How community-powered politics can strengthen national pride and cohesion

Kim Leadbeater
© David Woolfall/CC BY 3.0

Britain has been through a lot in recent years. The pandemic has inflicted huge damage on the country, our communities, families and individuals. Too many have lost loved ones and countless others, including some of my friends and family, have been sick or are still coping with the effects of long Covid. It is important to remember though that the pandemic only added to challenges the country was already facing, including more disconnected communities and a growing epidemic of loneliness. A decade of austerity increased the pressures on many people. And many of the divisions created by political upheavals, including the Brexit referendum, are still with us.

Batley and Spen, where I was born and brought up and which I now represent in parliament, has been through a lot too. After the murder of my sister Jo Cox in 2016, people came together in all kinds of amazing ways, but sadly during the by-election campaign last year, outsiders came in to try to divide our community again.

I have learned that whatever the challenges, the power of community can get us through and help us recover. The Jo Cox Foundation and the volunteers at More in Common Batley and Spen, for example, continue my sister’s legacy and work to heal – not widen – divides. Across the country, when the pandemic struck, it was ordinary people in their communities who were the first line of defence against the virus, looking after their neighbours and supporting the places where they live.

These acts of community power, however big or small, all help build a country we can be proud of. One where people can see, feel and make change locally, where there are the spaces and places to meet others from different backgrounds. In my view, this activity at the local level helps underpin national cohesion.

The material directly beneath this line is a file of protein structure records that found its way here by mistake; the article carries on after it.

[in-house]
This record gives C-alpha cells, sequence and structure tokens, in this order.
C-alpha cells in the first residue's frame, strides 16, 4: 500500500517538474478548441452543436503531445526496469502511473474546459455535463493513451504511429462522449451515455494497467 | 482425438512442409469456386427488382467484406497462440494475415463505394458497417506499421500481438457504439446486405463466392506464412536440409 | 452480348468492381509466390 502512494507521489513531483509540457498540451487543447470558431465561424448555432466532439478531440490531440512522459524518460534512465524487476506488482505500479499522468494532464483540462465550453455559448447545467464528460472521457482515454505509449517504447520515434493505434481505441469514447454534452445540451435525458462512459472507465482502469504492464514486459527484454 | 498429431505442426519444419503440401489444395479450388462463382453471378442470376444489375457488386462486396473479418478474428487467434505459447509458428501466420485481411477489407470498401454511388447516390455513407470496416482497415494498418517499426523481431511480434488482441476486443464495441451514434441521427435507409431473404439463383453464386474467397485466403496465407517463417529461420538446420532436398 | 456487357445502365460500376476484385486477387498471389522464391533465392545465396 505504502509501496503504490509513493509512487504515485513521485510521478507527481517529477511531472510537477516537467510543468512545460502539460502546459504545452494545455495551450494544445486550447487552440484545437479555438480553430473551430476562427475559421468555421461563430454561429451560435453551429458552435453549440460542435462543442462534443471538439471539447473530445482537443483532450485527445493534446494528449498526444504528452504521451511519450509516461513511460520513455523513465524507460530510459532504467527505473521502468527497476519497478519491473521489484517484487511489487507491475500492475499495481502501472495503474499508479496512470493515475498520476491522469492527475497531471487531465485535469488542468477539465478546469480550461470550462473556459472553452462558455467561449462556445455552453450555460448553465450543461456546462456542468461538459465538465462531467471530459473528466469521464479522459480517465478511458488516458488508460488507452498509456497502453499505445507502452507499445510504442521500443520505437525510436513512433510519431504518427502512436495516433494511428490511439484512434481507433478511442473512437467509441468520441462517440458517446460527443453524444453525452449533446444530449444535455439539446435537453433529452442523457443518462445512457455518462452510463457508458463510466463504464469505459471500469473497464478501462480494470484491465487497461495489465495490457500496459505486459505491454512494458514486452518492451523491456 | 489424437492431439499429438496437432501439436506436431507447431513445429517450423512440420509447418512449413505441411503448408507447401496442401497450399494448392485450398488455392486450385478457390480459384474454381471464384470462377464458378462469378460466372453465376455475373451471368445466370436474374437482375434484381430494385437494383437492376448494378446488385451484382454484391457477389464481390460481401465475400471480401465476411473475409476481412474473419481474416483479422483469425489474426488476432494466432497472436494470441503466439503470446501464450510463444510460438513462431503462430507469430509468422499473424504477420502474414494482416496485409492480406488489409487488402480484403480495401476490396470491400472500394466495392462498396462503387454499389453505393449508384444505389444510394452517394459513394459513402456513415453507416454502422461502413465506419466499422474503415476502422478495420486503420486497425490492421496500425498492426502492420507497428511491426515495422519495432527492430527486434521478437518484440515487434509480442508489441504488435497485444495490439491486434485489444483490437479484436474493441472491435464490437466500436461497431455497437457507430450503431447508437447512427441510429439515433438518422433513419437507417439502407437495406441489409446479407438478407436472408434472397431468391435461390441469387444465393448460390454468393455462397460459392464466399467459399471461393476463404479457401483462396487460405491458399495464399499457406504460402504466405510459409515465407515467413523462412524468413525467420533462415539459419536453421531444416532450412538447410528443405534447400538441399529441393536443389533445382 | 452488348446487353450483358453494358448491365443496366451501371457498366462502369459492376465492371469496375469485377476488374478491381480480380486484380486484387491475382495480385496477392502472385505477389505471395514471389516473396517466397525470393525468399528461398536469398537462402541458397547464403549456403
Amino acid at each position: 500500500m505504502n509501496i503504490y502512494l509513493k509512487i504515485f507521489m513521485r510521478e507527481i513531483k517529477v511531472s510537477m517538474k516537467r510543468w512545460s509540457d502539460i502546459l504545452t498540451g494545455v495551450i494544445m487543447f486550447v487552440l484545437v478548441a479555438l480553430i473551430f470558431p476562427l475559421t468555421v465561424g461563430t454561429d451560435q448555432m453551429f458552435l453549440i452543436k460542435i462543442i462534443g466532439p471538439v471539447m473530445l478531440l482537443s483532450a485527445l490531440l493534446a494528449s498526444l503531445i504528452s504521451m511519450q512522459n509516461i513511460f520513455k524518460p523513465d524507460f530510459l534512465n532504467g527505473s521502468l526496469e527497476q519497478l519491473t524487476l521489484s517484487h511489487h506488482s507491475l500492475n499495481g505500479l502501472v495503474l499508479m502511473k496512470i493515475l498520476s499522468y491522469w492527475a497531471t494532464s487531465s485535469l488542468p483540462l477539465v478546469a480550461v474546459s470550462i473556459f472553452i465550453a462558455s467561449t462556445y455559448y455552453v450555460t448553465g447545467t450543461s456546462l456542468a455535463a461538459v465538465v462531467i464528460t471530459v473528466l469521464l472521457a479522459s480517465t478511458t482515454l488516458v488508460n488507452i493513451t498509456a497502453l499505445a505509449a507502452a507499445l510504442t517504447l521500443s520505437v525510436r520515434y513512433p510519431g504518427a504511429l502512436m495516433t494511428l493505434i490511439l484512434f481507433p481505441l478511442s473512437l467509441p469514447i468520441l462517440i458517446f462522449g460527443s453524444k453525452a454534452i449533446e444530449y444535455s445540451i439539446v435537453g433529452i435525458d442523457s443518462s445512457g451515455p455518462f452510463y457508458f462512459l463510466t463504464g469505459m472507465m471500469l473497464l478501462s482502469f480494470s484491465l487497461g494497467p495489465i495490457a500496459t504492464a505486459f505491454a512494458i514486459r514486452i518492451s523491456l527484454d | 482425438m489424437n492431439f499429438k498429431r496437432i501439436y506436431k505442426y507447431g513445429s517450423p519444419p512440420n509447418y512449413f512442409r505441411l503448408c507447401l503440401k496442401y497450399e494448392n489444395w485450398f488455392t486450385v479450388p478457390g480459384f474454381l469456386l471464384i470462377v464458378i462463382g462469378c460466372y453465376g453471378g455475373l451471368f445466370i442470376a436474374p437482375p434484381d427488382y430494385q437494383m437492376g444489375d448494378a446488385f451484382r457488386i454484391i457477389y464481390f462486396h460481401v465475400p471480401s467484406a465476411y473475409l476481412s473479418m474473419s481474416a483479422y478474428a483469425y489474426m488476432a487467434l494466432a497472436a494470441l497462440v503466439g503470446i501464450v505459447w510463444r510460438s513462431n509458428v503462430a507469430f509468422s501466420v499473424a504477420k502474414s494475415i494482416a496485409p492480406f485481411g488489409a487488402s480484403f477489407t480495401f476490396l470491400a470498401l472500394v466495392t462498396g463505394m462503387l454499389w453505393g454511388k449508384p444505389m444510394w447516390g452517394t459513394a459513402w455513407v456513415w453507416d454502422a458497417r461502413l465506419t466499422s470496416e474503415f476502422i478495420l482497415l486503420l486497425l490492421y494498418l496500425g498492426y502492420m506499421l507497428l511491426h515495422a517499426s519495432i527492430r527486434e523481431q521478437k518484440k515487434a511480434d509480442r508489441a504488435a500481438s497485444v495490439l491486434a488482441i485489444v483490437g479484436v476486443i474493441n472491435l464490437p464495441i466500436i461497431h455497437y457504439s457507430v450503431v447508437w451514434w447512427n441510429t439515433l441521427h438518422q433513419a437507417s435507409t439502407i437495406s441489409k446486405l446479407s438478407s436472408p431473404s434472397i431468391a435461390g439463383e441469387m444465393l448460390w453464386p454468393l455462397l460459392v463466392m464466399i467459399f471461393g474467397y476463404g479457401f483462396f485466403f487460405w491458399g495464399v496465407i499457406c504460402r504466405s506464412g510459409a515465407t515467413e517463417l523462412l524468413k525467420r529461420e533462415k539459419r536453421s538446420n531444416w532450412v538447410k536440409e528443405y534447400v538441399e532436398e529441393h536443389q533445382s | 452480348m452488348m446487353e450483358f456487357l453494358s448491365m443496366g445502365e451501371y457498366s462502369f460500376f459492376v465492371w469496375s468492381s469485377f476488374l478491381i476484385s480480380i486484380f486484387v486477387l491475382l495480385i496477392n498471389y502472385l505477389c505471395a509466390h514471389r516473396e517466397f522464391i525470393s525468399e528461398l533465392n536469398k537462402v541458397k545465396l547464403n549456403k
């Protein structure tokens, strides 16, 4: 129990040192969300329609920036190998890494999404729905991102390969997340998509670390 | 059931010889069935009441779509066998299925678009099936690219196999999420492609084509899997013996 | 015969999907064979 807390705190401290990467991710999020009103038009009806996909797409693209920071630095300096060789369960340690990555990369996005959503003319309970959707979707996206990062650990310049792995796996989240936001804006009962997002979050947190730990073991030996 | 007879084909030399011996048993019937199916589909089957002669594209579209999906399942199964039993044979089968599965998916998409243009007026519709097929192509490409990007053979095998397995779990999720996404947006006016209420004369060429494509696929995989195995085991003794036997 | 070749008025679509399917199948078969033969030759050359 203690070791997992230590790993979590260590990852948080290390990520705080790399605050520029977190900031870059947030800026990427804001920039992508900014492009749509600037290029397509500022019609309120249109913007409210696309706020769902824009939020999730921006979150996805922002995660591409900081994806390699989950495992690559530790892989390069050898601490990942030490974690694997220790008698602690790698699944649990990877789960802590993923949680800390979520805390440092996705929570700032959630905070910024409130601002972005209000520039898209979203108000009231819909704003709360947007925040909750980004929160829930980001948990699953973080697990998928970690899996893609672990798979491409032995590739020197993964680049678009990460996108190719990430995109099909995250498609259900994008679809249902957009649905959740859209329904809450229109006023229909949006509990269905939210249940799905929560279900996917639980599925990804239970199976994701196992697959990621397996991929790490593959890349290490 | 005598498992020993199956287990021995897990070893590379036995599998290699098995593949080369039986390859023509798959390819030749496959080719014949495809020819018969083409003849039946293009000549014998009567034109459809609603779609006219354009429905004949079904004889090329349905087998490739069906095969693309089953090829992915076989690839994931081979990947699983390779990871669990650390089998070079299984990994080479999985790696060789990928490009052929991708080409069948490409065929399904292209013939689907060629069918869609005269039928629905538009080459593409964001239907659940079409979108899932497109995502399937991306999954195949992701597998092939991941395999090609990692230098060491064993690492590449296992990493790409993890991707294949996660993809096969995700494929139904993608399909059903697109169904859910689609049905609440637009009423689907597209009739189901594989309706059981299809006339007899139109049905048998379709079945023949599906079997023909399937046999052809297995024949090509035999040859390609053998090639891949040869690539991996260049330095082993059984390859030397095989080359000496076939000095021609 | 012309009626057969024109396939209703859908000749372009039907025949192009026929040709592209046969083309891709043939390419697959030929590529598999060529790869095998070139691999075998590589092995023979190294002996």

A disconnected, divided, unequal country

Strong, diverse and well-connected community networks spread opportunity and promote social mobility. They increase well-being and impact physical health. Studies show, for example, that lower levels of social connection can result in higher rates of cardiovascular disease. And strong communities protect us against the ‘us versus them’ narratives that can foster prejudice, isolate people and lead to loneliness.

This is why it is so regrettable that even before the shocks of recent years, so many things that held society together were starting to disappear. Nearly 30,000 pubs have closed since the 1970s. Libraries, community spaces and youth centres have disappeared in alarming numbers. On average, 4,000 publicly-owned spaces are sold off every year. This depletes what we call ‘social capital’: the connections between people and the feelings of trust that these networks help to generate.

A disconnected, divided society inevitably threatens the cohesion of the nation. And it leads to a growing chasm between the places where people live and Westminster, where so many decisions that affect those same places are taken.

In my by-election in Batley and Spen last year, turnout was 47.5%. I was told that, compared to similar contests, this was pretty good, but that is still over half of the constituency not voting. That would not happen if people really felt that the system was working for them and that they had a stake in it.

A recent study for the international More in Common organisation found that fewer than one in 10 people in Britain think that the government is making life better in their community. It is hard for a society to be more cohesive when people feel it does not work for them and that they do not have a stake in it.

Levelling up?